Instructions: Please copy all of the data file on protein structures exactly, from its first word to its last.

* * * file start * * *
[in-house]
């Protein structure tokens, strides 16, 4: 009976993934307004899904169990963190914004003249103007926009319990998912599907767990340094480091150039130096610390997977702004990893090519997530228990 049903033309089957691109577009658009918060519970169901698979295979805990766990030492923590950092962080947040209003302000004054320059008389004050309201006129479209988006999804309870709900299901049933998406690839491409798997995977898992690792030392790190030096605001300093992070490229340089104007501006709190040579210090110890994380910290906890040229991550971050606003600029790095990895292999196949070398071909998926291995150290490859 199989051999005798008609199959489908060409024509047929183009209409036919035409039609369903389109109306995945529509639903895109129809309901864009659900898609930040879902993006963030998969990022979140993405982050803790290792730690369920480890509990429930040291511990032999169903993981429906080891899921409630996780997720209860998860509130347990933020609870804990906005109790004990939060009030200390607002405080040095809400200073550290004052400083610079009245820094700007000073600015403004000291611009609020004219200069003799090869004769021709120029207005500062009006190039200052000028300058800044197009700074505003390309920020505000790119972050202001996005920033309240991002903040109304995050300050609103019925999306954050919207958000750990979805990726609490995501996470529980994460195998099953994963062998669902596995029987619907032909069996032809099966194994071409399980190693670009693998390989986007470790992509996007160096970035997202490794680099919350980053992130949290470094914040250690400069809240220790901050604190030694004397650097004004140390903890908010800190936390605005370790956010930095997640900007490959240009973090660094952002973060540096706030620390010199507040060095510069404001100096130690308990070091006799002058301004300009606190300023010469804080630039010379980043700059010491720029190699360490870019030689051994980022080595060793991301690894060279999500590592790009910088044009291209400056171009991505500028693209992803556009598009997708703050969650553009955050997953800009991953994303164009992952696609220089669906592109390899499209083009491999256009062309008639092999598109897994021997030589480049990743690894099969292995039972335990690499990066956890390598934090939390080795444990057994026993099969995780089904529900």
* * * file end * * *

[in-house]
């Protein structure tokens, strides 16, 4: 009976993934307004899904169990963190914004003249103007926009319990998912599907767990340094480091150039130096610390997977702004990893090519997530228990 049903033309089957691109577009658009918060519970169901698979295979805990766990030492923590950092962080947040209003302000004054320059008389004050309201006129479209988006999804309870709900299901049933998406690839491409798997995977898992690792030392790190030096605001300093992070490229340089104007501006709190040579210090110890994380910290906890040229991550971050606003600029790095990895292999196949070398071909998926291995150290490859 199989051999005798008609199959489908060409024509047929183009209409036919035409039609369903389109109306995945529509639903895109129809309901864009659900898609930040879902993006963030998969990022979140993405982050803790290792730690369920480890509990429930040291511990032999169903993981429906080891899921409630996780997720209860998860509130347990933020609870804990906005109790004990939060009030200390607002405080040095809400200073550290004052400083610079009245820094700007000073600015403004000291611009609020004219200069003799090869004769021709120029207005500062009006190039200052000028300058800044197009700074505003390309920020505000790119972050202001996005920033309240991002903040109304995050300050609103019925999306954050919207958000750990979805990726609490995501996470529980994460195998099953994963062998669902596995029987619907032909069996032809099966194994071409399980190693670009693998390989986007470790992509996007160096970035997202490794680099919350980053992130949290470094914040250690400069809240220790901050604190030694004397650097004004140390903890908010800190936390605005370790956010930095997640900007490959240009973090660094952002973060540096706030620390010199507040060095510069404001100096130690308990070091006799002058301004300009606190300023010469804080630039010379980043700059010491720029190699360490870019030689051994980022080595060793991301690894060279999500590592790009910088044009291209400056171009991505500028693209992803556009598009997708703050969650553009955050997953800009991953994303164009992952696609220089669906592109390899499209083009491999256009062309008639092999598109897994021997030589480049990743690894099969292995039972335990690499990066956890390598934090939390080795444990057994026993099969995780089904529900």